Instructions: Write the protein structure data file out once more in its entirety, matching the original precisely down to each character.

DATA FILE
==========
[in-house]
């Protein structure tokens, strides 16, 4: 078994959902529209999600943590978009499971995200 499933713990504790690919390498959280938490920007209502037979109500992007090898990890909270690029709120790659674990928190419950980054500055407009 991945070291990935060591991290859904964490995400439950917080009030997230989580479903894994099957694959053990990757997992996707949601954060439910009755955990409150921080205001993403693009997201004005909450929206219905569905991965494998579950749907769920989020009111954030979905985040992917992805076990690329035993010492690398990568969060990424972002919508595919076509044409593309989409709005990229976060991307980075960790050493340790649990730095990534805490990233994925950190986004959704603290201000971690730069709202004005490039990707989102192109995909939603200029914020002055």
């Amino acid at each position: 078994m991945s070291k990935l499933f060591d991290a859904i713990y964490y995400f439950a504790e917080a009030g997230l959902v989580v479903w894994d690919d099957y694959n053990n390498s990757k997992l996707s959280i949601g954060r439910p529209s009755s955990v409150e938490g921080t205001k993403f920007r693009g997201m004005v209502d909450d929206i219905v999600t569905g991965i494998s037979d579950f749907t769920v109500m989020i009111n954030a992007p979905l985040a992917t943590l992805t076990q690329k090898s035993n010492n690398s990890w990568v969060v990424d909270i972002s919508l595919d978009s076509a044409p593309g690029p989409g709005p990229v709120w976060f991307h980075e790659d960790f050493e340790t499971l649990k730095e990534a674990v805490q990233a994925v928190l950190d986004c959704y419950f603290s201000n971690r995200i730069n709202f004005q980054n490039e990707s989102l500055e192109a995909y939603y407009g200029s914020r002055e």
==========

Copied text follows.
[in-house]
């Protein structure tokens, strides 16, 4: 078994959902529209999600943590978009499971995200 499933713990504790690919390498959280938490920007209502037979109500992007090898990890909270690029709120790659674990928190419950980054500055407009 991945070291990935060591991290859904964490995400439950917080009030997230989580479903894994099957694959053990990757997992996707949601954060439910009755955990409150921080205001993403693009997201004005909450929206219905569905991965494998579950749907769920989020009111954030979905985040992917992805076990690329035993010492690398990568969060990424972002919508595919076509044409593309989409709005990229976060991307980075960790050493340790649990730095990534805490990233994925950190986004959704603290201000971690730069709202004005490039990707989102192109995909939603200029914020002055």
């Amino acid at each position: 078994m991945s070291k990935l499933f060591d991290a859904i713990y964490y995400f439950a504790e917080a009030g997230l959902v989580v479903w894994d690919d099957y694959n053990n390498s990757k997992l996707s959280i949601g954060r439910p529209s009755s955990v409150e938490g921080t205001k993403f920007r693009g997201m004005v209502d909450d929206i219905v999600t569905g991965i494998s037979d579950f749907t769920v109500m989020i009111n954030a992007p979905l985040a992917t943590l992805t076990q690329k090898s035993n010492n690398s990890w990568v969060v990424d909270i972002s919508l595919d978009s076509a044409p593309g690029p989409g709005p990229v709120w976060f991307h980075e790659d960790f050493e340790t499971l649990k730095e990534a674990v805490q990233a994925v928190l950190d986004c959704y419950f603290s201000n971690r995200i730069n709202f004005q980054n490039e990707s989102l500055e192109a995909y939603y407009g200029s914020r002055e």